By Jens Manuel Krogstad
In the United States as a whole, the white share of the population is declining as Hispanic, Asian and black populations grow. But the shift to a more diverse nation is happening more quickly in some places than in others.
From 2000 to 2013, 78 counties in 19 states, from California to Kansas to North Carolina, flipped from majority white to counties where no single racial or ethnic group is a majority, according to a new Pew Research Center analysis of Census Bureau data. (Our analysis includes only counties with a minimum population of 10,000 in 2013.)
Overall, 266 of these 2,440 counties are less than half white. However, many are in urban areas that together account for about one-third (31%) of the nation’s population, despite making up just 11% of U.S. counties with a minimum population of 10,000. These counties are concentrated in California, the South and the East Coast, bypassing much of the country’s middle section.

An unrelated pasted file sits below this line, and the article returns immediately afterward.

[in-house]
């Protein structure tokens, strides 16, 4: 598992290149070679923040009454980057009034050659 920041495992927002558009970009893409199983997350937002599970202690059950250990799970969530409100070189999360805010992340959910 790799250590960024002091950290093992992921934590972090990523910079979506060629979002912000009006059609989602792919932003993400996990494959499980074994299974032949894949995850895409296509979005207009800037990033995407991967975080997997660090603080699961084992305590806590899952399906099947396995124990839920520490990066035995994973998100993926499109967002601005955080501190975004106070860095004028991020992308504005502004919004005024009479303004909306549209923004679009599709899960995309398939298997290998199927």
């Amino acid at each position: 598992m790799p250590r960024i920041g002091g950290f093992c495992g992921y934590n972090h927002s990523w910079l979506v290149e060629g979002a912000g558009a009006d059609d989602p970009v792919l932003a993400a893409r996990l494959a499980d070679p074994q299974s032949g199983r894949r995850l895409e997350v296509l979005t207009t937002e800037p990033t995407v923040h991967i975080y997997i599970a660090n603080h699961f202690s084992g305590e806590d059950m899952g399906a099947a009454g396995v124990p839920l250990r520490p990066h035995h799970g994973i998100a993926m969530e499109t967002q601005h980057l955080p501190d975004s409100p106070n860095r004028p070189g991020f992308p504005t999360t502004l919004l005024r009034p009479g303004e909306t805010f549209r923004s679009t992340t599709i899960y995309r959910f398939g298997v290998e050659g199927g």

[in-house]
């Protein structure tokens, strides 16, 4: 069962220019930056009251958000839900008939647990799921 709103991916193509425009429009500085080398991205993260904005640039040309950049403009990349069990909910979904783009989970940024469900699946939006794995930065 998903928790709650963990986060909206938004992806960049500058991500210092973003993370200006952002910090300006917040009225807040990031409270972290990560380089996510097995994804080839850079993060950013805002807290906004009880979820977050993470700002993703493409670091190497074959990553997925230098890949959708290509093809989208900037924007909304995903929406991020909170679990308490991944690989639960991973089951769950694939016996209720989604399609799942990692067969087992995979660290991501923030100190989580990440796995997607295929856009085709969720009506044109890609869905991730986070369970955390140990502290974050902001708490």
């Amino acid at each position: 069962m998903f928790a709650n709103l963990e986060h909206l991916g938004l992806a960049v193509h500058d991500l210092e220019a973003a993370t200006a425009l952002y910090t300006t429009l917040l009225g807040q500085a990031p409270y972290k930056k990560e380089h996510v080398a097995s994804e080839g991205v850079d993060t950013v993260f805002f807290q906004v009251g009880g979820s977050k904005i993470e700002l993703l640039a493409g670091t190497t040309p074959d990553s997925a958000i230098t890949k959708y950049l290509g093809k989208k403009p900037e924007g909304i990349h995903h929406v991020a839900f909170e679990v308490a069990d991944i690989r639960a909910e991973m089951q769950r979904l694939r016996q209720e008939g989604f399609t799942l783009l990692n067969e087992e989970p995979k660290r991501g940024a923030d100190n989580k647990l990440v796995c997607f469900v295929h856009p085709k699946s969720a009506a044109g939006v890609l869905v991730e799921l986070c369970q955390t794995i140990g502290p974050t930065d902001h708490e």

In 19 of the 25 biggest U.S. counties by population, whites make up less than half of the population. Of these, six that were majority white in 2000 are no longer so: San Diego, Orange, Riverside and Sacramento counties (all in California), plus Clark County, Nev., and Broward County, Fla. In addition, whites could soon become the minority in two more counties – Tarrant in Texas (Fort Worth) and Wayne in Michigan (Detroit), both of which are now 50% white.